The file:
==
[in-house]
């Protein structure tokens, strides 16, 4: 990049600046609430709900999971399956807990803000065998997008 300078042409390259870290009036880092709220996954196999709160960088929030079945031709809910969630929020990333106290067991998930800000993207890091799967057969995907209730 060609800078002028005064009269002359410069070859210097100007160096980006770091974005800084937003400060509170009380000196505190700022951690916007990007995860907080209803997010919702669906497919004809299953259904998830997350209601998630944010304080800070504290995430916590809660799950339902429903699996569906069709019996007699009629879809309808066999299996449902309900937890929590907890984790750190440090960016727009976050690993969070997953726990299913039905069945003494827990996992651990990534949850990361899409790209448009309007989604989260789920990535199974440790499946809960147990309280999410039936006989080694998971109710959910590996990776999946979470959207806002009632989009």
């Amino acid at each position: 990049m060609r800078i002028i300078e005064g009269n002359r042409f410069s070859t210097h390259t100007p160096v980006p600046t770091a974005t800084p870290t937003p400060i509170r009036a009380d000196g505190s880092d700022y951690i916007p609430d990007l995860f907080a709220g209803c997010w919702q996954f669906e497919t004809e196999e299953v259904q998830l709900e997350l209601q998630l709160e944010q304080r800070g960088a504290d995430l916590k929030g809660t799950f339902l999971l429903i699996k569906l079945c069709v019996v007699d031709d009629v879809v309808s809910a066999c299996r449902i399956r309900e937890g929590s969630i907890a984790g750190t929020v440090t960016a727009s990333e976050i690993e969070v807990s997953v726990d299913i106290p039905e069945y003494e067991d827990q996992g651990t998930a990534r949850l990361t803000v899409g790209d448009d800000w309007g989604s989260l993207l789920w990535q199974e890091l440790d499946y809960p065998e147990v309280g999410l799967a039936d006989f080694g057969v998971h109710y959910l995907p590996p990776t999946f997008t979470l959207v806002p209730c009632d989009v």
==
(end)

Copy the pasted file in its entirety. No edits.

[in-house]
């Protein structure tokens, strides 16, 4: 990049600046609430709900999971399956807990803000065998997008 300078042409390259870290009036880092709220996954196999709160960088929030079945031709809910969630929020990333106290067991998930800000993207890091799967057969995907209730 060609800078002028005064009269002359410069070859210097100007160096980006770091974005800084937003400060509170009380000196505190700022951690916007990007995860907080209803997010919702669906497919004809299953259904998830997350209601998630944010304080800070504290995430916590809660799950339902429903699996569906069709019996007699009629879809309808066999299996449902309900937890929590907890984790750190440090960016727009976050690993969070997953726990299913039905069945003494827990996992651990990534949850990361899409790209448009309007989604989260789920990535199974440790499946809960147990309280999410039936006989080694998971109710959910590996990776999946979470959207806002009632989009």
């Amino acid at each position: 990049m060609r800078i002028i300078e005064g009269n002359r042409f410069s070859t210097h390259t100007p160096v980006p600046t770091a974005t800084p870290t937003p400060i509170r009036a009380d000196g505190s880092d700022y951690i916007p609430d990007l995860f907080a709220g209803c997010w919702q996954f669906e497919t004809e196999e299953v259904q998830l709900e997350l209601q998630l709160e944010q304080r800070g960088a504290d995430l916590k929030g809660t799950f339902l999971l429903i699996k569906l079945c069709v019996v007699d031709d009629v879809v309808s809910a066999c299996r449902i399956r309900e937890g929590s969630i907890a984790g750190t929020v440090t960016a727009s990333e976050i690993e969070v807990s997953v726990d299913i106290p039905e069945y003494e067991d827990q996992g651990t998930a990534r949850l990361t803000v899409g790209d448009d800000w309007g989604s989260l993207l789920w990535q199974e890091l440790d499946y809960p065998e147990v309280g999410l799967a039936d006989f080694g057969v998971h109710y959910l995907p590996p990776t999946f997008t979470l959207v806002p209730c009632d989009v």